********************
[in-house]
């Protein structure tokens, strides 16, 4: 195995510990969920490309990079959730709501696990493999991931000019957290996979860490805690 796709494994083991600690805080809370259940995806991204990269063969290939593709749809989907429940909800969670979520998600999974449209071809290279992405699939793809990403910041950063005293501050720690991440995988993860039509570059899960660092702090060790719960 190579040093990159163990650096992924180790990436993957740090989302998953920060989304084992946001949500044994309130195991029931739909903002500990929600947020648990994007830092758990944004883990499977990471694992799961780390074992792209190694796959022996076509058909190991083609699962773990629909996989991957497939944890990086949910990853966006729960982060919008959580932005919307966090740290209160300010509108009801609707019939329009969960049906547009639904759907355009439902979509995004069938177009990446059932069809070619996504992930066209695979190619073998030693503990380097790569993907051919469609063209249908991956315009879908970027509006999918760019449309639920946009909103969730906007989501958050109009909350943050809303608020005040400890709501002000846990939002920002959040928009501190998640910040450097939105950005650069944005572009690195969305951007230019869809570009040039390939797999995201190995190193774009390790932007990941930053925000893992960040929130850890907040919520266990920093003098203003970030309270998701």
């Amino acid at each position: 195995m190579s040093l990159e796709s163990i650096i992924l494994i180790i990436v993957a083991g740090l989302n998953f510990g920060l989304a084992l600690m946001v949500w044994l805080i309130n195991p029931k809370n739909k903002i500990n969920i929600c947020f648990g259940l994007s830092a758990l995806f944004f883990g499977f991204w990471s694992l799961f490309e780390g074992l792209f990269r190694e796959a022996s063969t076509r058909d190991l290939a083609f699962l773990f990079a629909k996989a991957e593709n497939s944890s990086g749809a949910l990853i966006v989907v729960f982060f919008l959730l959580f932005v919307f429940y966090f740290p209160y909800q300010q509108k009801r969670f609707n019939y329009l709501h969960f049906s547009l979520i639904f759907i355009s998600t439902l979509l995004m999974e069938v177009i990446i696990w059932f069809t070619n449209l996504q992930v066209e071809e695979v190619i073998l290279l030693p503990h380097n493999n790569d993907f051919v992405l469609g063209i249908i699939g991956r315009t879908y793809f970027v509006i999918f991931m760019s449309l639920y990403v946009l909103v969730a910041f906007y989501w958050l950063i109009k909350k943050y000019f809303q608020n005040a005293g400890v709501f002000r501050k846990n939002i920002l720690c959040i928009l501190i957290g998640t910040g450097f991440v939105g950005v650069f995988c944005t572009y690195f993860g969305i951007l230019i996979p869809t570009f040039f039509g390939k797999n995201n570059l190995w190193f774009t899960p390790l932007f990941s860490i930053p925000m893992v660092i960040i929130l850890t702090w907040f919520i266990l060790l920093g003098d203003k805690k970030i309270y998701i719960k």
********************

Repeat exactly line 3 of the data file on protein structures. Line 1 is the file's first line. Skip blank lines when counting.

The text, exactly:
């Amino acid at each position: 195995m190579s040093l990159e796709s163990i650096i992924l494994i180790i990436v993957a083991g740090l989302n998953f510990g920060l989304a084992l600690m946001v949500w044994l805080i309130n195991p029931k809370n739909k903002i500990n969920i929600c947020f648990g259940l994007s830092a758990l995806f944004f883990g499977f991204w990471s694992l799961f490309e780390g074992l792209f990269r190694e796959a022996s063969t076509r058909d190991l290939a083609f699962l773990f990079a629909k996989a991957e593709n497939s944890s990086g749809a949910l990853i966006v989907v729960f982060f919008l959730l959580f932005v919307f429940y966090f740290p209160y909800q300010q509108k009801r969670f609707n019939y329009l709501h969960f049906s547009l979520i639904f759907i355009s998600t439902l979509l995004m999974e069938v177009i990446i696990w059932f069809t070619n449209l996504q992930v066209e071809e695979v190619i073998l290279l030693p503990h380097n493999n790569d993907f051919v992405l469609g063209i249908i699939g991956r315009t879908y793809f970027v509006i999918f991931m760019s449309l639920y990403v946009l909103v969730a910041f906007y989501w958050l950063i109009k909350k943050y000019f809303q608020n005040a005293g400890v709501f002000r501050k846990n939002i920002l720690c959040i928009l501190i957290g998640t910040g450097f991440v939105g950005v650069f995988c944005t572009y690195f993860g969305i951007l230019i996979p869809t570009f040039f039509g390939k797999n995201n570059l190995w190193f774009t899960p390790l932007f990941s860490i930053p925000m893992v660092i960040i929130l850890t702090w907040f919520i266990l060790l920093g003098d203003k805690k970030i309270y998701i719960k």